Monday, November 15, 2010

The job nobody wants...but should!

Senator Mike Bennet has become the most recent Democrat to turn down the job of running the Democratic Senatorial Campaign Committee, i.e. the committee designed to elect Democrats to the U.S. Senate. Evidently quite a few other Democratic Senators--including Chuck Schumer and Al Franken--have also turned down the gig, ostensibly because the Democrats will have over twice as many seats to defend as Republicans will in this election cycle. It certainly seems like the sort of thankless job that nobody wants, but I wonder why it's so difficult to find someone when one considers the following factors:
  1. Since everybody expects the Democrats to lose seats, the bar for success will be low.
  2. Since nobody wants the job, the person who takes it will earn some serious points from the party for being a good sport.
  3. The 2012 electorate will not be the same as the 2010 electorate, and there are a number of signs that the economy, including the employment numbers, are starting to improve. It will be a much more favorable environment to run a campaign than 2010 was for Democrats, which should make recruiting easier.
  4. Obama's 2012 re-election effort will undoubtedly feature an extremely robust GOTV effort that would help Democrats running for lower offices.
And looking at the 2012 Senate battlefield, it seems far from likely that a second bloodbath is even plausible. The Democrats will be defending a very large number of seats, but many of those are among the safest the Democrats have. There's just no way the Republicans are going to knock off someone like Daniel Akaka. The Republicans had an outside chance of beating Boxer this year (that they helpfully squandered, thankfully) but they have no chance of unseating the less-polarizing Dianne Feinstein, or her most obvious replacement if she retires. Ditto someone like Tom Carper or Ben Cardin. In fact, by my count, there are only seven Democratic Senators that ought to be in significant trouble, all red- or purple-state Democrats who could be vulnerable with the right challenger:
  • Bill Nelson of Florida
  • Claire McCaskill of Missouri
  • Jon Tester of Montana
  • Ben Nelson of Nebraska
  • Kent Conrad of North Dakota
  • Sherrod Brown of Ohio
  • Jim Webb of Virginia
There are others that are more of a stretch--Bob Casey in Pennsylvania, for example, is an extremely good fit for a socially conservative/fiscally moderate-to-liberal state and should be safe, but you never know--however, these are the obvious takeover ideas for Republicans. I would have figured Nelson would be in trouble over health care reform but evidently his polling against two established commodities--outgoing Senator George LeMieux and Jeb Bush--looks pretty good. McCaskill's approval looks tepid, but the Republicans are looking to field two-time loser Jim Talent against her, which could help her get another term. The other Nelson's problems are obvious, but he's got a pretty longstanding relationship with his state's voters that could help him stick around. Conrad might squeak by because the ND GOP doesn't seem to have another giant-killer around like they did in 2010 with against eleventy-term Senator Byron Dorgan, and Sherrod Brown is quite progressive but a deft populist who won big last time. Webb might or might not get another term, but there's always Tim Kaine if he doesn't. I'm not saying that all these folks are going to win even if the economy improves greatly, but none of them are sure losers if they run again, and in most of their cases the boost of a national campaign along with some points in their favor should prevent really any of them from being doomed. If a bunch of them retire, of course, things get a lot tougher.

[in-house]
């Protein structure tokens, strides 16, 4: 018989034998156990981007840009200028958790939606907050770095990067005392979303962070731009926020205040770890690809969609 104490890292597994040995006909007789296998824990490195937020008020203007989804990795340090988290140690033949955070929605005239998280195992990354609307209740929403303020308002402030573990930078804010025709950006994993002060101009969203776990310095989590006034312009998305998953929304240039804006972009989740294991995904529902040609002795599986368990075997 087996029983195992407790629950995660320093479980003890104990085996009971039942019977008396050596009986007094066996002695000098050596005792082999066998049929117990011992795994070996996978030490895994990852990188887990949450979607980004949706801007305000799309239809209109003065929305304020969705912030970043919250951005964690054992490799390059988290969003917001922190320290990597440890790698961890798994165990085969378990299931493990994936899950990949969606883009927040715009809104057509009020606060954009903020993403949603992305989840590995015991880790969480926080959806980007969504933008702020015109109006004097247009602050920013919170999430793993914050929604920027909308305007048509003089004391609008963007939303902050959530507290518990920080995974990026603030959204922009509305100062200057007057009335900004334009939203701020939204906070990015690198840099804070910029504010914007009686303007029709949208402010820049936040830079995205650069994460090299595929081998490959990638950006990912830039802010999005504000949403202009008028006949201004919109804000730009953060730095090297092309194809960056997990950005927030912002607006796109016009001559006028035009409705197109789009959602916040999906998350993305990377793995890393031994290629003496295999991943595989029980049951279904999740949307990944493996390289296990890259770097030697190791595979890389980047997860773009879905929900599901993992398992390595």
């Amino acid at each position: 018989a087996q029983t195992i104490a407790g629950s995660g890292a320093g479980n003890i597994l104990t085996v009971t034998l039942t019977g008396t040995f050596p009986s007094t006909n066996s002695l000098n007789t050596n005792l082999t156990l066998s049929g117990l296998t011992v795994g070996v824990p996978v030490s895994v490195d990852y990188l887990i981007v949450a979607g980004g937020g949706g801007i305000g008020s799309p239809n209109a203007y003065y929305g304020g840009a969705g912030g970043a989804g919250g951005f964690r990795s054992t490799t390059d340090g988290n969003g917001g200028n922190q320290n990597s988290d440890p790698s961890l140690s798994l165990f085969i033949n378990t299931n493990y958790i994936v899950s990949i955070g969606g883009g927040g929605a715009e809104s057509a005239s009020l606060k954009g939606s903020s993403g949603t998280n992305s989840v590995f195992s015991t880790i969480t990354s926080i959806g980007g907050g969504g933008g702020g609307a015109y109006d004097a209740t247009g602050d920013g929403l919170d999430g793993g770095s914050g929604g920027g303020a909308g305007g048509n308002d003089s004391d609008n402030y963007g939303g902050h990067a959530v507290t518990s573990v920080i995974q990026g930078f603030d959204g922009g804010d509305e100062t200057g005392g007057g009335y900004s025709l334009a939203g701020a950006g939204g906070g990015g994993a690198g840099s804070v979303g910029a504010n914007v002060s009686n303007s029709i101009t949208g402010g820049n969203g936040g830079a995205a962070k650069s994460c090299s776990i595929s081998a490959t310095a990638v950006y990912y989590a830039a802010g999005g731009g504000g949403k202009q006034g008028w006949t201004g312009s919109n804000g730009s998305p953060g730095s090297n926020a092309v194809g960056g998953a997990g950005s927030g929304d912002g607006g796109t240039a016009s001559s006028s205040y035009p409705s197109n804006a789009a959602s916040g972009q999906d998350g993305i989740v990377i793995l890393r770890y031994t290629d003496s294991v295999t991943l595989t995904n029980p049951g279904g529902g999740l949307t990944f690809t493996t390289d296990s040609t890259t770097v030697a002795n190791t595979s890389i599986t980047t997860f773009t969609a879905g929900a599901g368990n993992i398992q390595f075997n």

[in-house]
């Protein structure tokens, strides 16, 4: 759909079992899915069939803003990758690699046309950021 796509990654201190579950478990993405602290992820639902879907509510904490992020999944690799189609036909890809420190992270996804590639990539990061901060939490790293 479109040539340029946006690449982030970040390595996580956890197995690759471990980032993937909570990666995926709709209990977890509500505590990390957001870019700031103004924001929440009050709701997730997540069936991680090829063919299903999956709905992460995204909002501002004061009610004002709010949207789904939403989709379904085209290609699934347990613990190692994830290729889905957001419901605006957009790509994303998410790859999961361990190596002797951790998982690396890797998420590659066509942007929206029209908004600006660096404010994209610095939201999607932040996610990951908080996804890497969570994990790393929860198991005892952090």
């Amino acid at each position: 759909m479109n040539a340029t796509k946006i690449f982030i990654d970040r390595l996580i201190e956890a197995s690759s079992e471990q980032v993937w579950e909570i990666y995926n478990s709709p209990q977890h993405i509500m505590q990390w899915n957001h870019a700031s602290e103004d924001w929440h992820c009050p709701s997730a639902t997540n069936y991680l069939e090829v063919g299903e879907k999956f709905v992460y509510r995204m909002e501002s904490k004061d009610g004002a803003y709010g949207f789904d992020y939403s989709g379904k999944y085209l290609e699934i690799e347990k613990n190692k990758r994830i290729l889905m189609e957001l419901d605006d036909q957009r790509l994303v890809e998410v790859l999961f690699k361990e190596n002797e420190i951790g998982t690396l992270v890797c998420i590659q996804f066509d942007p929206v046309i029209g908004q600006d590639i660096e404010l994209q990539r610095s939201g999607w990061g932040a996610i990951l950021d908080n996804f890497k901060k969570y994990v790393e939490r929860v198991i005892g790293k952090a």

On the other hand, Lieberman's seat seems all but assured to fall to an actual Democrat, Scott Brown isn't likely to stick around when Obama wins 60% of the vote in Massachusetts, and John Ensign is a sure loser in Nevada, especially since he's running again and appears to have substantial Republican support. That should be a gimme in the general election. Throw in Olympia Snowe's inevitable primary loss (another probable Democratic pickup), and maybe one or two other outside possibilities (Janet Napolitano stepping down from the Cabinet to challenge Jon Kyl?), and there's a good chance the Democrats can keep the Senate in 2012. The real challenge will be keeping it in 2014, when you have some real tough ones like Alaska and Louisiana coming up in the traditional "six-year itch" elections. If I were a young Democratic Senator trying to make my name, I'd step up to the DSCC in 2012 and stay the hell away in 2014.

The Man, The Myth, The Bio

East Bay, California, United States
Problem: I have lots of opinions on politics and culture that I need to vent. If I do not do this I will wind up muttering to myself, and that's only like one or two steps away from being a hobo. Solution: I write two blogs. A political blog that has some evident sympathies (pro-Obama, mostly liberal though I dissent on some issues, like guns and trade) and a culture blog that does, well, cultural essays in a more long-form manner. My particular thing is taking overrated things (movies, mostly, but other things too) down a peg and putting underrated things up a peg. I'm sort of the court of last resort, and I tend to focus on more obscure cultural phenomena.